Indy’s Greatest Ride Buyer

Posted by Iannucci | 5/19/2009 | 2 comments »
Bookmark and Share

(The following is a guest post from beloved Commentator Emeritus, "mmack".)

The recent machinations at Conquest Racing with Alex Tagliani and Bruno Junquiera have spurred much commentary on driver substitution and ride buying. Many posters and bloggers have pondered the ethics of the switch, while IRL detractors have pointed to both practices as “proof” of the shallowness of the series’ talent pool. IRL apologists have responded by pointing out that the practice started in the CART era and is nothing new. Many “old hands” lament an era when drivers “made the show” on their talent and not on the size of their bank account, or complain about sponsors calling the shots for race teams.

Readers, meet Joel W. Thorne, Indy’s greatest ride buyer. Who, you may ask, is he?

Joel Wolfe Thorne Jr. was the scion of New York’s Thorne family. When his father, Joel Sr., died in 1924, 10 year old Joel Jr. became heir to his father’s considerable ($38 million in 1924) Chase Manhattan and Pullman Railroad derived fortune. Even though the money was placed in a trust, Joel worked hard at spending every penny he got from it. He was a playboy, when the word meant a rakish young man living the life of the idle rich by lavish partying and chasing socialites, and not a magazine with great articles and some pictures of naked women.

In an earlier era Joel might have owned race horses and wiled away hours at the track winning and losing a fortune through betting. But this was the 20th Century, and the internal combustion engine had proved more than a passing fad. So Thorne bought motorcycles, speedboats, airplanes, and cars. But he didn’t just buy street automobiles. Joel fancied himself a racer, and began buying and racing cars in the mid 1930’s. By 1937 he brought six cars to Indianapolis for the 500, including one for himself. When qualifying ended, three Thorne Racing cars were in the field, but Joel’s was not. His car was second alternate, 35th fastest.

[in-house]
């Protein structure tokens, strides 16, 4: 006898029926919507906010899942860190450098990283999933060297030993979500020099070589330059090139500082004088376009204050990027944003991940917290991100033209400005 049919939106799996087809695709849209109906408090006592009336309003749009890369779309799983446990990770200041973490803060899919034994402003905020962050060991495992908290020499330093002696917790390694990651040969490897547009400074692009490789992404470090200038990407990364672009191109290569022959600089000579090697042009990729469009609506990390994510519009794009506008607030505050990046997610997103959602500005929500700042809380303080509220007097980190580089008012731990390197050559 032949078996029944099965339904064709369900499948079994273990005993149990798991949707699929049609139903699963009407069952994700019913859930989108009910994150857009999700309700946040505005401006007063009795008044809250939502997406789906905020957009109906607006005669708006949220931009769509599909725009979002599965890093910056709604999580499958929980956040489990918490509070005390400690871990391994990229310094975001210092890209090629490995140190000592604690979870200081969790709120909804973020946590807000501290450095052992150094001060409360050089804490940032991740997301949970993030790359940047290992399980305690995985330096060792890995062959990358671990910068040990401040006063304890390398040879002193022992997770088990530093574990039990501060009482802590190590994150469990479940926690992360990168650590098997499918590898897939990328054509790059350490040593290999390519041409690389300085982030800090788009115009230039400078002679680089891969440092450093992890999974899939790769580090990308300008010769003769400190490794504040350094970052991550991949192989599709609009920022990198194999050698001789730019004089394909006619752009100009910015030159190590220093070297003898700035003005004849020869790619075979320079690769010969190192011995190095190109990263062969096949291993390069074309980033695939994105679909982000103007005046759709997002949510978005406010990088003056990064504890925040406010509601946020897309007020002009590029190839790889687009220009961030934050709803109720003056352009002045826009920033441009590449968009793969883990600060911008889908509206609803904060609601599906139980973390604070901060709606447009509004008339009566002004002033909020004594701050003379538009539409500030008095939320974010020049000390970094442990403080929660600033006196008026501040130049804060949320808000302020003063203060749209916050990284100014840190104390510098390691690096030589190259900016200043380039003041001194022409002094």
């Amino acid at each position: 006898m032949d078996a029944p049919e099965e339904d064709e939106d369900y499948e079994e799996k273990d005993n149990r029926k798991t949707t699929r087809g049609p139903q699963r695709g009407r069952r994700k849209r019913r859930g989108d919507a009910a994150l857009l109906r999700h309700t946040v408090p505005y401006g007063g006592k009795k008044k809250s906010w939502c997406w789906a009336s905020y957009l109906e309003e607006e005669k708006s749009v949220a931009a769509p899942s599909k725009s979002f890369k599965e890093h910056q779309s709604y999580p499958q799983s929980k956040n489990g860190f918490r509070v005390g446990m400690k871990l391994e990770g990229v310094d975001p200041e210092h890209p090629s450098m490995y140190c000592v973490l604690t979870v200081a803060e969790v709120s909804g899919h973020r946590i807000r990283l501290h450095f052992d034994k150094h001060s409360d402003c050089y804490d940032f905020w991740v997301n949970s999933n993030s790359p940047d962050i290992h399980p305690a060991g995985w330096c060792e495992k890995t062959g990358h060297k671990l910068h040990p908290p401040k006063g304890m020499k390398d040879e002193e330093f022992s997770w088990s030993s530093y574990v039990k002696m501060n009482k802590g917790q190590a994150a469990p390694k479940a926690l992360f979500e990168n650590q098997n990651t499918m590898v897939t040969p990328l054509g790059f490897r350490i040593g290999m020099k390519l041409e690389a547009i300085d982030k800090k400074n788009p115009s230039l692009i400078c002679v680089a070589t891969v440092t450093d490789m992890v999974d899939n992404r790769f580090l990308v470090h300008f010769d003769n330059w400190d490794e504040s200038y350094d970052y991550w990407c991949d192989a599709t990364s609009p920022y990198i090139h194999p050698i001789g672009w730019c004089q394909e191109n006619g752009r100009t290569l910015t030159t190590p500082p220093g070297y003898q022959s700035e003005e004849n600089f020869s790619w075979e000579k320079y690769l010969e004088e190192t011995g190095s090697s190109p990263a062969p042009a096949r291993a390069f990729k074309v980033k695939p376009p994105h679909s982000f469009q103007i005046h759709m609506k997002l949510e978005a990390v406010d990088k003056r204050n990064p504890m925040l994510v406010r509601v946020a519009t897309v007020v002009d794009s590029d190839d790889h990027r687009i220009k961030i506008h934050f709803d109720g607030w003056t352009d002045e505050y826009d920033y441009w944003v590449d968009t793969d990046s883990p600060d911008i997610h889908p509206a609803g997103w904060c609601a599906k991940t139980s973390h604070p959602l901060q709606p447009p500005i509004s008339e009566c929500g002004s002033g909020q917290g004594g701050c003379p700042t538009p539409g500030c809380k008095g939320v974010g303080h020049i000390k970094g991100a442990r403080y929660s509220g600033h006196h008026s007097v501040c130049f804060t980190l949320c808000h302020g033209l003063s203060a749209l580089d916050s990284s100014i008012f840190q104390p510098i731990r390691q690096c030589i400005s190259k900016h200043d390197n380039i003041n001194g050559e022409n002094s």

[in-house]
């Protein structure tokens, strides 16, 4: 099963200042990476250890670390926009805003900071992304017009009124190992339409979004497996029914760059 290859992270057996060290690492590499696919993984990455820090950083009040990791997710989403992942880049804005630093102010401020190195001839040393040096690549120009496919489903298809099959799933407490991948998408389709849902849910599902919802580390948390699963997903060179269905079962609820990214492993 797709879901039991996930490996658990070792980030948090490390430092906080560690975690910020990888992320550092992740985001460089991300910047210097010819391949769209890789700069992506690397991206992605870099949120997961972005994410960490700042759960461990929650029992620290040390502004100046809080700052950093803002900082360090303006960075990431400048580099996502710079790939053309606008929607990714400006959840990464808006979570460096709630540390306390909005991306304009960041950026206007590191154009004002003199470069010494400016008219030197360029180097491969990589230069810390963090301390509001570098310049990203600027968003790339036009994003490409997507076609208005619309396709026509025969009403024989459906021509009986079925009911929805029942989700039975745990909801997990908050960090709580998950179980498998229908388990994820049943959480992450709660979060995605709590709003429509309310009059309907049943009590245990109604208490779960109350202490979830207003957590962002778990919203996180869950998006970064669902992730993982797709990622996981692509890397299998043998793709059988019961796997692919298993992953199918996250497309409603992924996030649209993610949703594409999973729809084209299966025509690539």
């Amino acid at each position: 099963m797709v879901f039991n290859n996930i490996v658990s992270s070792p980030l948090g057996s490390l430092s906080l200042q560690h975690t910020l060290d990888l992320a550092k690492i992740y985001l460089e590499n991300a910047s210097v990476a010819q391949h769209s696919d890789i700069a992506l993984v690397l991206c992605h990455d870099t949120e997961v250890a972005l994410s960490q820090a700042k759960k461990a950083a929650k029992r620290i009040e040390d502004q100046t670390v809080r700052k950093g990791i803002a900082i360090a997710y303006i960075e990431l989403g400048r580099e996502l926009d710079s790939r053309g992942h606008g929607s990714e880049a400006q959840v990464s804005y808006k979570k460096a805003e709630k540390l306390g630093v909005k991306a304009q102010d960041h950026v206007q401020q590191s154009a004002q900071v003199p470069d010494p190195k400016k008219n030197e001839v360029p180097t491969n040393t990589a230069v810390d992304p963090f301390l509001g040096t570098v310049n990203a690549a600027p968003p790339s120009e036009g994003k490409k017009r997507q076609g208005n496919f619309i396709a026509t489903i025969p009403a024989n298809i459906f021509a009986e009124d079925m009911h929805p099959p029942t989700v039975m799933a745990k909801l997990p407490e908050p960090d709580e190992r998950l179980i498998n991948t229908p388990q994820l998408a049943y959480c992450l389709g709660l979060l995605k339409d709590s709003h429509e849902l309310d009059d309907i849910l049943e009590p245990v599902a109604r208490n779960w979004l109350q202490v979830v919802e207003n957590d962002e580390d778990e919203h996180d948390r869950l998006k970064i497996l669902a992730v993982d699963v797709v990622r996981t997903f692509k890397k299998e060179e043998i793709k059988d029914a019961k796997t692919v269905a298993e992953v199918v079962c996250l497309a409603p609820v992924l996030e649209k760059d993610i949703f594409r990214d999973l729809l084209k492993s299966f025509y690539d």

When owner Phil Shafer withdrew the first alternate car driven by Emil Andres, Joel hatched his plan. He overheard owner George Lyon saying his car that Cliff Bergere qualified wasn’t capable of finishing better than fifth. Thorne either offered Lyon fifth place money to withdraw his car, or offered to buy the car outright so the car would be withdrawn and his car would be in the race.

Back then, the AAA (Yes, the same AAA that hands out highway maps and tells you how much gasoline will cost this Memorial Day weekend) sanctioned the Indianapolis 500. Various AAA officials heard that Thorne was planning to buy Lyon’s car to withdraw it. They pulled Thorne into a meeting and informed him that under no circumstances would an alternate be allowed to start the race. He could serve as a relief driver for any of the three cars he had in the field, but he could not start the race.

That didn’t sit well with Joel Thorne. In a flash of youthful impetuousness (he was only 22 years old) he announced that if he couldn’t buy one car and withdraw it, he’d buy the entire field and withdraw every car. He then stormed out of the office and strode towards Gasoline Alley.

The AAA officials did what every board and committee since the beginning of time has done: they held a meeting. During the meeting they considered that Thorne was rich enough to buy every car in the field. It was the Depression, and solid money from a multi-millionaire could sway some owners.

The officials walked over to the garage area to warn the owners and found out that not only was Joel Thorne very rich, he was very quick on his feet. He’d already visited many of them and made offers. Some owners had even accepted. The AAA officials then summoned Joel for a second meeting. During this meeting they reminded him they could revoke his competition license forever, and that he’d better forget buying up the field and concentrate on the three cars he had in the race. Joel got the point, and focused on his three remaining entries.

Joel Thorne would qualify for four straight Indianapolis 500 races from 1938 through 1941, without needing to buy his way in for any of them. Perhaps his greatest legacy is founding Thorne Engineering, and hiring talented Art Sparks to build cars for him. The 1946 Indianapolis 500 winner, car number 16, was one of the cars Sparks built for Thorne. If you stop by the Hall of Fame Museum, take a look at it and ponder the owner’s legacy as Indy’s Greatest Ride Buyer.


  1. Dale Nixon // May 20, 2009 5:16 AM  

    No mention of great-great grandson Marty? ;)

  2. blue velvet blonde // February 07, 2010 11:23 PM  

    I've heard many variations on this story over the years about my grandfather. Would love to find out more information from the author of this piece.

    Missy Thorne Pendleton